@Home

Making it awkward at home is tricky, because the offender is more than likely someone that you know, respect and love. But home is arguably where these tough conversations are most important, because whether they let on at first or not, the offender will probably consider your words, and reconsider his or her actions in the future.

At your next family gathering, we challenge you to address discriminatory views instead of sitting silently in you chair and waiting for the moment to pass.

You might worry that your comments will ruin the mood or destroy the groove of the occasion. To that we say, good! That’s the very nature of the #MakeItAwkward movement. But also — you haven’t destroyed the mood, the offender has. It’s not your job to suffer through racism or sexism at the dinner table.

Here is one of our most effective tools to #makeitawkward at home:

Why? Why? Why?

“Why?” is such a powerful question. It is open-ended and, therefore, forces the person answering to be introspective and thoughtful.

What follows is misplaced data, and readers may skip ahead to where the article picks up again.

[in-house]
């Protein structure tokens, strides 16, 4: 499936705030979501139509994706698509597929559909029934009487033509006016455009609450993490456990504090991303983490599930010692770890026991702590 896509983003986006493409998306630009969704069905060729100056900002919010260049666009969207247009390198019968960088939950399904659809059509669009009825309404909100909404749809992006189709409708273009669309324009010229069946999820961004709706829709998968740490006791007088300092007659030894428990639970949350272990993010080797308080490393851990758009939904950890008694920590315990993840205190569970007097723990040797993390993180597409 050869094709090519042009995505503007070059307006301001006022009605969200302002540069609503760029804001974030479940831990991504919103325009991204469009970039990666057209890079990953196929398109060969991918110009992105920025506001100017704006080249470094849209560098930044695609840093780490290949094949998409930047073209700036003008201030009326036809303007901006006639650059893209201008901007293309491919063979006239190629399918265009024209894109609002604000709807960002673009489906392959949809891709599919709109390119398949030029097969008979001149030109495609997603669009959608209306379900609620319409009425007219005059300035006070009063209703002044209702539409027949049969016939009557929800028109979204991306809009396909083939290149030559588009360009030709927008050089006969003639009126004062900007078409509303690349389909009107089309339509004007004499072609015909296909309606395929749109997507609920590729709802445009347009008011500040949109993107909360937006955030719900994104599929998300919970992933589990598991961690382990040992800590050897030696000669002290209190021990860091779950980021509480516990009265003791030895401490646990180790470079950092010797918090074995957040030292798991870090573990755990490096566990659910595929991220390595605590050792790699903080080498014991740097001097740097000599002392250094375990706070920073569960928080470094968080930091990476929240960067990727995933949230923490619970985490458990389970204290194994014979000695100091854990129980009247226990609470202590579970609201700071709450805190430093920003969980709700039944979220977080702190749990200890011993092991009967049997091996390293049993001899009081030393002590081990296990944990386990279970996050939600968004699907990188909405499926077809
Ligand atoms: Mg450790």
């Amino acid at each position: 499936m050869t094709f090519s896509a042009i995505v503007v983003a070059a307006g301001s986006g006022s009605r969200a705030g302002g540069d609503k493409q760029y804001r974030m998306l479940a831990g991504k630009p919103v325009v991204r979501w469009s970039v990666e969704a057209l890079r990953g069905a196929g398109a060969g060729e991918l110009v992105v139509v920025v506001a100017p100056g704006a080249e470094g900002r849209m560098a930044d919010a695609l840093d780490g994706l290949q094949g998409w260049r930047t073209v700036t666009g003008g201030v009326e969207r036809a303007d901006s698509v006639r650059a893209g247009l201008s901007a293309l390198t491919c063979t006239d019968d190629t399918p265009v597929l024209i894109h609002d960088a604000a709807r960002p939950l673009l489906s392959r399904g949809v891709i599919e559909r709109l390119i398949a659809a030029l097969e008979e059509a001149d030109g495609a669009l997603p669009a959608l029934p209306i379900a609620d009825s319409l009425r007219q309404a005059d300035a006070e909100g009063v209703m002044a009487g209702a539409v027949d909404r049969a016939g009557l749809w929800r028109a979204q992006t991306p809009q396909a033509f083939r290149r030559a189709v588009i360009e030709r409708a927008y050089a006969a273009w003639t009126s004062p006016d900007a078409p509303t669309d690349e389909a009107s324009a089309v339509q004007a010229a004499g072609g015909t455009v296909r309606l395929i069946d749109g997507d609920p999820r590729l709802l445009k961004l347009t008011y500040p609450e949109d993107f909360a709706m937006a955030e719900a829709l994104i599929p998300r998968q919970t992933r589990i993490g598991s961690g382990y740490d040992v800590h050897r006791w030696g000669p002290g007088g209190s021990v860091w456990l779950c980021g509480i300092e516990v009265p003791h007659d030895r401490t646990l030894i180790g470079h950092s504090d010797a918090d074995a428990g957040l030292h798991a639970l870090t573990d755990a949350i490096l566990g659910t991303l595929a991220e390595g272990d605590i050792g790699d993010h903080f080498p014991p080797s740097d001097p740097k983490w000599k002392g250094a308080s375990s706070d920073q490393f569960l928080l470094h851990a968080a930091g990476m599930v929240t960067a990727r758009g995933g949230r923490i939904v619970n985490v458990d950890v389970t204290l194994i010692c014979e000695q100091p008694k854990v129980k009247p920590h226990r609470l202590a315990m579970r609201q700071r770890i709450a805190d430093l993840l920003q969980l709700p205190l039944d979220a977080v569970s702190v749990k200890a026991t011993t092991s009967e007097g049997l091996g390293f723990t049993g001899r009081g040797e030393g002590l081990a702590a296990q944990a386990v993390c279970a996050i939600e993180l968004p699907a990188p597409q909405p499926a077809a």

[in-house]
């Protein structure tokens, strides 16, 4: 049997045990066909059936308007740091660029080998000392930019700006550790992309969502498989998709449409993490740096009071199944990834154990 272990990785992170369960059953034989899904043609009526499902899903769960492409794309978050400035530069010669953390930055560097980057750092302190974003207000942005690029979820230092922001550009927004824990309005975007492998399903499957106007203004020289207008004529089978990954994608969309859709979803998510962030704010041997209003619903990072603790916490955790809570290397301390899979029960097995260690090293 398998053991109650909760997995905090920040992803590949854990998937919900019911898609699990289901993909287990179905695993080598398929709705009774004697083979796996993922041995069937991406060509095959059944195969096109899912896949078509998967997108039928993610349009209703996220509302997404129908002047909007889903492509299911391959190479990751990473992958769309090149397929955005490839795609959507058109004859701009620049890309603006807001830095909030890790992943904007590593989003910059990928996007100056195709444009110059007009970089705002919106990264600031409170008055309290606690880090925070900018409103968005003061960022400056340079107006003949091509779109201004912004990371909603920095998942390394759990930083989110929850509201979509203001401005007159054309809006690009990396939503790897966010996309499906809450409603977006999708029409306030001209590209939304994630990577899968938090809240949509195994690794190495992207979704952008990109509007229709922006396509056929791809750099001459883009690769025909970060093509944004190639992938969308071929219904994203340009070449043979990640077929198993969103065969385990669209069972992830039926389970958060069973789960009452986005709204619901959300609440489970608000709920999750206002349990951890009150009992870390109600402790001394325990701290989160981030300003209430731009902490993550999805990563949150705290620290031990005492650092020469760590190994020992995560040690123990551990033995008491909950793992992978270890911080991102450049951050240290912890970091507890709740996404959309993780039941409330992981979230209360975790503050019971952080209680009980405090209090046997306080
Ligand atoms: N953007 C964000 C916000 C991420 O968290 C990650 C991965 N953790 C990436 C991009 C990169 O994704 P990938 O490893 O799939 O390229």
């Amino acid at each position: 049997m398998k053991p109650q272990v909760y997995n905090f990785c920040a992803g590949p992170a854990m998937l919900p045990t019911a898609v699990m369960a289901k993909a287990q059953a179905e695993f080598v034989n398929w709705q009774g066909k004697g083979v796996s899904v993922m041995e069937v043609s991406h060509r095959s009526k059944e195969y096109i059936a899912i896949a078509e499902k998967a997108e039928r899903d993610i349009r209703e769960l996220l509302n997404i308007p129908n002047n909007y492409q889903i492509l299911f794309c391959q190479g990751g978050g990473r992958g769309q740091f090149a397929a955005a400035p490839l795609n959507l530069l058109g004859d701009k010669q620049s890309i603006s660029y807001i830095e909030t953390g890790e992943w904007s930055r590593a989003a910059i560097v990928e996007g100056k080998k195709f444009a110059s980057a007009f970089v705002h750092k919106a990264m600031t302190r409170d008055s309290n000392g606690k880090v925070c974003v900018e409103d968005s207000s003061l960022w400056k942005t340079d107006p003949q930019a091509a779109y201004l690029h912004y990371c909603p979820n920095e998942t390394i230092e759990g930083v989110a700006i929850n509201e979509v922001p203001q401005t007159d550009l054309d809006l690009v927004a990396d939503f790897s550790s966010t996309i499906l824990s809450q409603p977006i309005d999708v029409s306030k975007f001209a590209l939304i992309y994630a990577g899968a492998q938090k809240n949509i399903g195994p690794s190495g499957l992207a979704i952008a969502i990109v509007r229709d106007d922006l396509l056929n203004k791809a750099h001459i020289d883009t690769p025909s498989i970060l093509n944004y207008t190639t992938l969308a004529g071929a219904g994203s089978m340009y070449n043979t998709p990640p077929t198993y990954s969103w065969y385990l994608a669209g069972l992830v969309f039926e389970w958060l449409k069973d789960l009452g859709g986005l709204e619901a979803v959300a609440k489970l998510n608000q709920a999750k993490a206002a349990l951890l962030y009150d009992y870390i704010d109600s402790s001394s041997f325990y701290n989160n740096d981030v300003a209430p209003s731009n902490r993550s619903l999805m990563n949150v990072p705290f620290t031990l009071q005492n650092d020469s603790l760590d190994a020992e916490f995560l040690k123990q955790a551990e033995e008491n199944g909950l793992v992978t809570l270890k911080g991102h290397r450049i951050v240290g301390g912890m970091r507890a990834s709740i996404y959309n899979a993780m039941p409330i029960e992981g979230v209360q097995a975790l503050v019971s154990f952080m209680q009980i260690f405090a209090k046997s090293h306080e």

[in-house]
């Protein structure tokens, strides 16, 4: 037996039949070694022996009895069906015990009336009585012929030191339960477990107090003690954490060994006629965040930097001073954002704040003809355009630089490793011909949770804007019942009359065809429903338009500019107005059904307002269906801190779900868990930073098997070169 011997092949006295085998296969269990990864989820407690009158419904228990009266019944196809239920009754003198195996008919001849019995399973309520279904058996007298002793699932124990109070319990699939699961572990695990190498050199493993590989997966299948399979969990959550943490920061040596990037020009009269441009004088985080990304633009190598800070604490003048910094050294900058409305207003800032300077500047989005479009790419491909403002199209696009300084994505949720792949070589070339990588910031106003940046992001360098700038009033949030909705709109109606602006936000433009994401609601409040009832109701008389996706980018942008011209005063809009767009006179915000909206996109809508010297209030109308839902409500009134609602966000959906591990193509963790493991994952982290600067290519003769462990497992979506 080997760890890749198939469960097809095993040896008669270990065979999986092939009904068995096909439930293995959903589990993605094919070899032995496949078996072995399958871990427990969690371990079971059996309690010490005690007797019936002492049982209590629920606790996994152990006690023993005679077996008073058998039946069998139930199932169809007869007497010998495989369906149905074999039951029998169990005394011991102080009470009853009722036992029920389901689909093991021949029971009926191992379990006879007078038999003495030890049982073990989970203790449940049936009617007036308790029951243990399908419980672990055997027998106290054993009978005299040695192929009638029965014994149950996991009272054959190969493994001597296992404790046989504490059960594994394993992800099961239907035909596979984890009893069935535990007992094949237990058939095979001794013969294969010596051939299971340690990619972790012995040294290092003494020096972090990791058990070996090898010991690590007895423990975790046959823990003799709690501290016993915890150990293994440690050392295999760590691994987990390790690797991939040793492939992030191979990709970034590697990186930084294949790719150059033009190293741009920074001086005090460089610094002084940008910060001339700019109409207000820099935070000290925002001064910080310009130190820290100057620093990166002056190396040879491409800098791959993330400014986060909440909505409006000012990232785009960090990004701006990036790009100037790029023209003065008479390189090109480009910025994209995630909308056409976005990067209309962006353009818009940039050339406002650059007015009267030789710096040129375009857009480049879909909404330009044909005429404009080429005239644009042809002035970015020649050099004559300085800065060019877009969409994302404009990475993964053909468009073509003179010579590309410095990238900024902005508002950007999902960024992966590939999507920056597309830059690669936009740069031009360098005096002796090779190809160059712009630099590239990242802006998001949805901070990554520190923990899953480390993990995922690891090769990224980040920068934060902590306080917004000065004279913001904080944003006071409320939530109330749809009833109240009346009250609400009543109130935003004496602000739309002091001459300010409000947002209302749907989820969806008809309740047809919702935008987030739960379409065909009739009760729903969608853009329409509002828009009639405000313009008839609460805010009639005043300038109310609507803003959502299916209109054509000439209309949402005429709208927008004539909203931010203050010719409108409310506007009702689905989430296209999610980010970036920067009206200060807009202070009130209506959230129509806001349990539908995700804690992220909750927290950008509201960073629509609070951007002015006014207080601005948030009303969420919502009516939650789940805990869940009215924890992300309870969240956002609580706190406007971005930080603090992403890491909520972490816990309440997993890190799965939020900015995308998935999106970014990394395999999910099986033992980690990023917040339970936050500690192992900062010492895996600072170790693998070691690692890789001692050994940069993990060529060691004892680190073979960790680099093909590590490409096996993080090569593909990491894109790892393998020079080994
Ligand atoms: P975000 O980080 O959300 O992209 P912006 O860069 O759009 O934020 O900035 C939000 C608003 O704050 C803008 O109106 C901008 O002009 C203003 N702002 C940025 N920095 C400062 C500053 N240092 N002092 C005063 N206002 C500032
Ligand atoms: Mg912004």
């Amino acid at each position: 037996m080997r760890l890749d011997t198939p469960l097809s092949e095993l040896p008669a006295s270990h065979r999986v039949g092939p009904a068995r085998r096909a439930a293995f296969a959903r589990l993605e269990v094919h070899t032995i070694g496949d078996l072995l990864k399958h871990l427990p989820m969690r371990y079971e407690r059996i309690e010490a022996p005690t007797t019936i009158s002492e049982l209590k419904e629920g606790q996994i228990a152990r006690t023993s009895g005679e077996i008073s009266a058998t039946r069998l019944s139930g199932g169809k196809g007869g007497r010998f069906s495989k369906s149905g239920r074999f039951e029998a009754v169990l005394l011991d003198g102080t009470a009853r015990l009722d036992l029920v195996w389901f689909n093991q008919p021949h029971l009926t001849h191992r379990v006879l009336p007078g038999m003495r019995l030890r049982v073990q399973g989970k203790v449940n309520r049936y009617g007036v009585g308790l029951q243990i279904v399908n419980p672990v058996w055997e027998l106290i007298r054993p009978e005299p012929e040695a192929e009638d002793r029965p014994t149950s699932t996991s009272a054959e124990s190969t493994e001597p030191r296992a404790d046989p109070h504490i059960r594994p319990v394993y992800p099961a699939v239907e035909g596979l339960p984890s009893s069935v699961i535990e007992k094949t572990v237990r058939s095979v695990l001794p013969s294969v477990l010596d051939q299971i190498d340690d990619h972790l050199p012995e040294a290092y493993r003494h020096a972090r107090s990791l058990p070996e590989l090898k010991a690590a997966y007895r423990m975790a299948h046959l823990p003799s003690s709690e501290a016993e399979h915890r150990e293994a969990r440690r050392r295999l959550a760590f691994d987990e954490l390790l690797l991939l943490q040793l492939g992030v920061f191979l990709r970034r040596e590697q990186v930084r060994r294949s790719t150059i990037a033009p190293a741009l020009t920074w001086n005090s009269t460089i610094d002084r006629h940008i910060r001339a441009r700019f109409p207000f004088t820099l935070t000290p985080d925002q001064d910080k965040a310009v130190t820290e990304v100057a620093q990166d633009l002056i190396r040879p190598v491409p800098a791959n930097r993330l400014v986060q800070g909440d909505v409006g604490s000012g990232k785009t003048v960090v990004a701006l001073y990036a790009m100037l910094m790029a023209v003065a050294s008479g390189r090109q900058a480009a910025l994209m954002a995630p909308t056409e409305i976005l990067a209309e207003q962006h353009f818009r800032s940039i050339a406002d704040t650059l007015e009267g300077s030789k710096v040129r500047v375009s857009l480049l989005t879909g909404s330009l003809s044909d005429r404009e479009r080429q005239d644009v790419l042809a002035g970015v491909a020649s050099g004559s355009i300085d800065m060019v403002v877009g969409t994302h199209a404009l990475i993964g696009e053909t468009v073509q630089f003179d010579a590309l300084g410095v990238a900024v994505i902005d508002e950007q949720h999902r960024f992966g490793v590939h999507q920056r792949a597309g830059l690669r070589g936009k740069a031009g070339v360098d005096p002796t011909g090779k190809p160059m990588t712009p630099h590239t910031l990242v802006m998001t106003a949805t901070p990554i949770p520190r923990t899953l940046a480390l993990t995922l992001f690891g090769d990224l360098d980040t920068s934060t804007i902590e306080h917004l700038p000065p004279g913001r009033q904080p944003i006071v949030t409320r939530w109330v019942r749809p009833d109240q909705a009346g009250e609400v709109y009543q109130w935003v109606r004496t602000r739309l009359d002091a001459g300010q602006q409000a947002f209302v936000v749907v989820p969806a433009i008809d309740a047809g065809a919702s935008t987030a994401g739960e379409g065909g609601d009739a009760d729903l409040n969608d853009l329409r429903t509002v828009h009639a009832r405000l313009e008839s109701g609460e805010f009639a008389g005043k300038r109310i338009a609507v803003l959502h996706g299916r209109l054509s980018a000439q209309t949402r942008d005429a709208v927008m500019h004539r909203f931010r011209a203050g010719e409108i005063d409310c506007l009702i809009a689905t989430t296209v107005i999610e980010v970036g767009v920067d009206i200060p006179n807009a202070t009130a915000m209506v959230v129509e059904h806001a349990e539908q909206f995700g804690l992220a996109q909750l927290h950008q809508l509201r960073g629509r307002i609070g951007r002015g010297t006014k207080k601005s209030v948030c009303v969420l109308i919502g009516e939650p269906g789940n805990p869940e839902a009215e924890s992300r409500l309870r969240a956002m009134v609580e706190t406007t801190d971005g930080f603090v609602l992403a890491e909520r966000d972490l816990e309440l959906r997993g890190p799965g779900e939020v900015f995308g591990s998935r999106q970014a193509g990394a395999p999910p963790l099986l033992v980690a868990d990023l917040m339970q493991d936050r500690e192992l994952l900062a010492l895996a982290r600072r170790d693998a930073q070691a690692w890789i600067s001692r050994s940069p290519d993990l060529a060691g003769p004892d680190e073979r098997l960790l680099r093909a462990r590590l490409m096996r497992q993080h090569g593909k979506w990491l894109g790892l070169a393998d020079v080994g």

For example:

“Hey Dad, I have to stop you there. That last thing you said made me really uncomfortable and it was really racist. I never considered you a racist person, but since you are comfortable using language like that, would you mind telling us all WHY you feel that way?”

Your dad might get defensive and try to joke it off or get a little angry. Be sure to remain calm and keep your *Humanity Sanity in check. This way, you’ll avoid an argument and open up respectful dialogue. Your ability to speak up will give others the courage to do so as well, while discouraging offensive language and behaviour.

*Humanity Sanity: Offer real human emotions when making your case — “It made me feel like I was less human than you when you made that sexist comment,” for example — while also keeping in mind the humanity of the offender.